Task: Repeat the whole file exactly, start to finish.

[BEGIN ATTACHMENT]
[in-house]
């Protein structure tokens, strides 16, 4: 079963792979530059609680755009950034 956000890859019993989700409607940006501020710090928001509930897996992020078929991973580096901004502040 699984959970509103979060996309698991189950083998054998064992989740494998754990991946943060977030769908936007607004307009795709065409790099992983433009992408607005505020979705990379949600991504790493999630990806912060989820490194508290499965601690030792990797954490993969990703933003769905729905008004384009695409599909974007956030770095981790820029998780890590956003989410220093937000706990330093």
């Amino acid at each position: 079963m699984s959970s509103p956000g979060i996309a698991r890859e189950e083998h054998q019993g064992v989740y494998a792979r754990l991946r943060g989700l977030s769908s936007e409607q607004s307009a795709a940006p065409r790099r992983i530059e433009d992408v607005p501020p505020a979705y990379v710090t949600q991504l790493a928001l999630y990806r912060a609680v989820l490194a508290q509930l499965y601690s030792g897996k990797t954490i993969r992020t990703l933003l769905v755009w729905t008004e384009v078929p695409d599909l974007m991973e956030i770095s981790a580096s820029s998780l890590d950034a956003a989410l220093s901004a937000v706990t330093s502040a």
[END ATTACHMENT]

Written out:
[in-house]
């Protein structure tokens, strides 16, 4: 079963792979530059609680755009950034 956000890859019993989700409607940006501020710090928001509930897996992020078929991973580096901004502040 699984959970509103979060996309698991189950083998054998064992989740494998754990991946943060977030769908936007607004307009795709065409790099992983433009992408607005505020979705990379949600991504790493999630990806912060989820490194508290499965601690030792990797954490993969990703933003769905729905008004384009695409599909974007956030770095981790820029998780890590956003989410220093937000706990330093």
């Amino acid at each position: 079963m699984s959970s509103p956000g979060i996309a698991r890859e189950e083998h054998q019993g064992v989740y494998a792979r754990l991946r943060g989700l977030s769908s936007e409607q607004s307009a795709a940006p065409r790099r992983i530059e433009d992408v607005p501020p505020a979705y990379v710090t949600q991504l790493a928001l999630y990806r912060a609680v989820l490194a508290q509930l499965y601690s030792g897996k990797t954490i993969r992020t990703l933003l769905v755009w729905t008004e384009v078929p695409d599909l974007m991973e956030i770095s981790a580096s820029s998780l890590d950034a956003a989410l220093s901004a937000v706990t330093s502040a």